- Quite often since test score is the priority, the actual course content of AP classes does not reflect the content of college level courses. An inordinate amount of factual material is crammed into AP classes and curriculum, only to be regurgitated on an AP test rather than engaged in with college level academic rigor. AP test curriculum dominates the curriculum of school courses, thus effectively hijacking what will and won’t be taught in High Schools. Educators from around the country protested vehemently in 2018 when the College Board decided to eliminate all events prior to 1450 from their World History AP Test, thus making the AP World History test completely Eurocentric. The College Board has since changed it’s decision and put back 250 years into the time frame to accommodate world historical events outside pre-european expansion and development. Many of those within groups like the Organization of American Historians consider it wrong to call a course a World History course when it leaves out thousands of years of history, particularly non-white, non european history.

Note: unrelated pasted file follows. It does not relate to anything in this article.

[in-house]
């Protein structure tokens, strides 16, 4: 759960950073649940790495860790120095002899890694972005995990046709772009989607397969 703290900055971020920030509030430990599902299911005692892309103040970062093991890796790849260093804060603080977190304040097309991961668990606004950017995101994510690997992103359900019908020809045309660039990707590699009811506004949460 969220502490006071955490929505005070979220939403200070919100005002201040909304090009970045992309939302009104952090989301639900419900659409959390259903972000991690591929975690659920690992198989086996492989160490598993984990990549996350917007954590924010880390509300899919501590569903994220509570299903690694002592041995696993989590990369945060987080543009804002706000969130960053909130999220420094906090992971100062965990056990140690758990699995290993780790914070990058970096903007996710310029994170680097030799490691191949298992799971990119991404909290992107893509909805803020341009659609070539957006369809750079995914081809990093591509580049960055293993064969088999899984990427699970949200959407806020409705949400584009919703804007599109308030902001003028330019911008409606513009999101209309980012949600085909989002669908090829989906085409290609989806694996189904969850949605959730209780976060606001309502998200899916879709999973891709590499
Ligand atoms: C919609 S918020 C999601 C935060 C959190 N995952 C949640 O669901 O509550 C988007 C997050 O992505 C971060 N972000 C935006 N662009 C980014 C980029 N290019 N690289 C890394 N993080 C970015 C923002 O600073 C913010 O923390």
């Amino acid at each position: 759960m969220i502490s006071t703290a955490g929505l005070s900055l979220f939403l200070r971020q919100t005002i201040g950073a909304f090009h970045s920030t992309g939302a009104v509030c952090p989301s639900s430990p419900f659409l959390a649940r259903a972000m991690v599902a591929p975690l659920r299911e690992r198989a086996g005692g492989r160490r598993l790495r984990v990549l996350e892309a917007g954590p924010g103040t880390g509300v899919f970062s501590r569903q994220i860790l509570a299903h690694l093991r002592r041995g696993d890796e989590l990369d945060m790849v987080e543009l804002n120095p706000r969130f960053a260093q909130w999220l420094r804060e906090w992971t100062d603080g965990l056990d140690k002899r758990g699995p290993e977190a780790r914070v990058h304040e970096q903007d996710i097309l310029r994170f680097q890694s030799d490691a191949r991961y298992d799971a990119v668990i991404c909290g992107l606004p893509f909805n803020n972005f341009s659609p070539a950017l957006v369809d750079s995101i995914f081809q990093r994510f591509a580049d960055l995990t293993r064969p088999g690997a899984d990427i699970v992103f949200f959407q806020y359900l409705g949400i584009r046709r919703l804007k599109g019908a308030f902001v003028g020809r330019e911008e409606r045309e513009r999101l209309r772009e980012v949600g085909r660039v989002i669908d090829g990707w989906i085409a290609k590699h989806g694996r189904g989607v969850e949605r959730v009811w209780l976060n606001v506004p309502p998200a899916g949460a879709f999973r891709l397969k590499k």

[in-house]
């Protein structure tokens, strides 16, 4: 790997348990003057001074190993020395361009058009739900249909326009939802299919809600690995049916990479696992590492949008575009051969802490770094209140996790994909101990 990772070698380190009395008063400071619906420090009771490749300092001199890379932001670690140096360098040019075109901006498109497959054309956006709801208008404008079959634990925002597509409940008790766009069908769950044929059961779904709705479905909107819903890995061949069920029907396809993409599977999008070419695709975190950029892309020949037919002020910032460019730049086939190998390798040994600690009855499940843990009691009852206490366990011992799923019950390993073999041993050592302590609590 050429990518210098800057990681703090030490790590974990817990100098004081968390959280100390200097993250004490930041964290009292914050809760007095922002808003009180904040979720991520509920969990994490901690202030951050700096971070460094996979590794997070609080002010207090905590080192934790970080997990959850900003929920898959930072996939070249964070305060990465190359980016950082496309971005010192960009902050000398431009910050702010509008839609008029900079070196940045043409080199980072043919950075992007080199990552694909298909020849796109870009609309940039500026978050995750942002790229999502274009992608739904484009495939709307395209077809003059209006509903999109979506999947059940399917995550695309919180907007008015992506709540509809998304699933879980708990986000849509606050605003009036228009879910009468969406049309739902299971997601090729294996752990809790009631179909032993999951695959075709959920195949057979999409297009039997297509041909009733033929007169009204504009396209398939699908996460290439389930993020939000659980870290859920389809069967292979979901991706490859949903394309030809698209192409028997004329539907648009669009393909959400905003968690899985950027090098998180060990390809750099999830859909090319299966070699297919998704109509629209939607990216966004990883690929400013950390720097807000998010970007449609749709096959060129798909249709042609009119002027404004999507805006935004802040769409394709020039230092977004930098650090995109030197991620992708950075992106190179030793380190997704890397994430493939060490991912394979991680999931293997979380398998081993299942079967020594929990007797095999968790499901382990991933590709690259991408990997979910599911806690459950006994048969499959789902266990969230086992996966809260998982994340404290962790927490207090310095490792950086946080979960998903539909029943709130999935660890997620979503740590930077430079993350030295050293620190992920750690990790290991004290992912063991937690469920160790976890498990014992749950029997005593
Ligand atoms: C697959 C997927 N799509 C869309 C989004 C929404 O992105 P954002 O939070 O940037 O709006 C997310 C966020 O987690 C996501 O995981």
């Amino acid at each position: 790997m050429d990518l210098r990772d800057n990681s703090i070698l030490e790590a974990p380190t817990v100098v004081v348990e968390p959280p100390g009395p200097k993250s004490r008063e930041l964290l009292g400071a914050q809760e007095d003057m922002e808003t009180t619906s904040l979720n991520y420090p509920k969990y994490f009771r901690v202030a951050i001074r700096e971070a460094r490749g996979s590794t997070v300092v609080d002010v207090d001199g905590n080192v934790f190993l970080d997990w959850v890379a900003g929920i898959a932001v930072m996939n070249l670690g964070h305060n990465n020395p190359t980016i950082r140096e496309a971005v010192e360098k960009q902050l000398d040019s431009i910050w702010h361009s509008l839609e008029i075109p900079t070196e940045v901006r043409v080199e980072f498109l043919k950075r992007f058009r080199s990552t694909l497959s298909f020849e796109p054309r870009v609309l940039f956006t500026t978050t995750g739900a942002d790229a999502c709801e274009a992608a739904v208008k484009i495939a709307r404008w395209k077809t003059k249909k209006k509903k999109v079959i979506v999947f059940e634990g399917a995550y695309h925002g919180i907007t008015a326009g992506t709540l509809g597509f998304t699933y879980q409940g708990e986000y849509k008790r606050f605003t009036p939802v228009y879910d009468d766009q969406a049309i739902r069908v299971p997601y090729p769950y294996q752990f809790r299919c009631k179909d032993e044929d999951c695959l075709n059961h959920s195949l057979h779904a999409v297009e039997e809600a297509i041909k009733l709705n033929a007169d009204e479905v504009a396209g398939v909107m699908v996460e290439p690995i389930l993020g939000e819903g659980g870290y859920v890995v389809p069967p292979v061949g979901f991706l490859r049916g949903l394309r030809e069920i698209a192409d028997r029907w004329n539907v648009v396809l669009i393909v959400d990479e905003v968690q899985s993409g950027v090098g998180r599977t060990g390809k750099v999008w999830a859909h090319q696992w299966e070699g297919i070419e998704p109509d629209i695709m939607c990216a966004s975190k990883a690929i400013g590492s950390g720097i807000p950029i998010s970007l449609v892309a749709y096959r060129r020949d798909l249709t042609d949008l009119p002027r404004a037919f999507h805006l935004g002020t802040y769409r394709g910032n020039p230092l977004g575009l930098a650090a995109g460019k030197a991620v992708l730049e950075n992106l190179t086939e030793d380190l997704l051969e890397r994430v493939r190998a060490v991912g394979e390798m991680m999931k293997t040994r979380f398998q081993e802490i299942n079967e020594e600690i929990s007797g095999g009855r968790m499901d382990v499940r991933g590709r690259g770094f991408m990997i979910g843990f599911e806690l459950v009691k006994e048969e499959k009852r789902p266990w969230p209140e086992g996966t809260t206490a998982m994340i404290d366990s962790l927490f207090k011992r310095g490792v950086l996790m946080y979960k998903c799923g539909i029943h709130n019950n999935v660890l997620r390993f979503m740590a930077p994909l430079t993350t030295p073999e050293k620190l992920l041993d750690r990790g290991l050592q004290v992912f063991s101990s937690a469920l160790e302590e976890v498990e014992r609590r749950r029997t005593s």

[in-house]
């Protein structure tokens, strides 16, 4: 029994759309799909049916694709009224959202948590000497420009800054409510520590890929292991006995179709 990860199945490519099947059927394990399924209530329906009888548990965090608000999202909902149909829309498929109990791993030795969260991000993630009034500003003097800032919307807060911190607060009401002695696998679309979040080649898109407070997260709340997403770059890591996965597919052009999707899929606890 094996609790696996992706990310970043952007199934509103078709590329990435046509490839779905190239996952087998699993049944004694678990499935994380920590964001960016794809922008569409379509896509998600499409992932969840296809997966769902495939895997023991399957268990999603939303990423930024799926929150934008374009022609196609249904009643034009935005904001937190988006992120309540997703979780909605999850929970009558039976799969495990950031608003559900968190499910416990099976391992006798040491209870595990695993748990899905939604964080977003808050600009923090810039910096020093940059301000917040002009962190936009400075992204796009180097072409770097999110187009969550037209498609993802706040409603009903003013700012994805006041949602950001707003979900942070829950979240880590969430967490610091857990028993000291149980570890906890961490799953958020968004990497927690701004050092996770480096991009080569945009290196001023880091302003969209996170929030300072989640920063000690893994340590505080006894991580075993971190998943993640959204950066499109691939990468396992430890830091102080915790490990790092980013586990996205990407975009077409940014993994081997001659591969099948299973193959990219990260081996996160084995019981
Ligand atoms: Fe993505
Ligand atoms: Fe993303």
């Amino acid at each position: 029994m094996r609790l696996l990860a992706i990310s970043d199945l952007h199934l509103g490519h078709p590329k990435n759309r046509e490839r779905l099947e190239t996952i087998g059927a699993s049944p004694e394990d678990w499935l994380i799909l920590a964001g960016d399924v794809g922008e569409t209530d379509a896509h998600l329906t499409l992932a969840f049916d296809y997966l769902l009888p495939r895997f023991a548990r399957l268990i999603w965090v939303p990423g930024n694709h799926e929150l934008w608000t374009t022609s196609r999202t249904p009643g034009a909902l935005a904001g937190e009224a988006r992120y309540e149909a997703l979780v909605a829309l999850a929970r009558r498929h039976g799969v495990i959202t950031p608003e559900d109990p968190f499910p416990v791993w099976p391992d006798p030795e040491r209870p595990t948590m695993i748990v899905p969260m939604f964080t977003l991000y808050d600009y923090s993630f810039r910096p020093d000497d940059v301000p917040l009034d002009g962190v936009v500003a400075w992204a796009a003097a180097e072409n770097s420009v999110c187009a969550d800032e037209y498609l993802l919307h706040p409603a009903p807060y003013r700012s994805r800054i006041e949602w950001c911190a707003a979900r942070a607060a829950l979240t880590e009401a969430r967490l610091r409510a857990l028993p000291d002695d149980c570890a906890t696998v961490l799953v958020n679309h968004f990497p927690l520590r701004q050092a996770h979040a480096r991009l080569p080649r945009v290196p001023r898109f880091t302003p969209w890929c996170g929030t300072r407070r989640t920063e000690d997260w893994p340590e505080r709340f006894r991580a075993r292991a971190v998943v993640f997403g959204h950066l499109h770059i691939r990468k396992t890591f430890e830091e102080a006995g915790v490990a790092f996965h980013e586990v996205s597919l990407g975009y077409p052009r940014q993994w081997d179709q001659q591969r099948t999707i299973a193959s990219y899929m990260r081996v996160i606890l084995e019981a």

- Finally, the level of pressure and stress increases for students with each AP class and expectations for performance on AP exams. The drive from schools to “load” AP courses is damaging to the overall performance and growth of students both academically, socially and emotionally. With the high cost of testing in terms of pressure to perform and otherwise, outweighing any of the benefits gained from AP courses even if they are taught in an intellectually and academically meaningful way.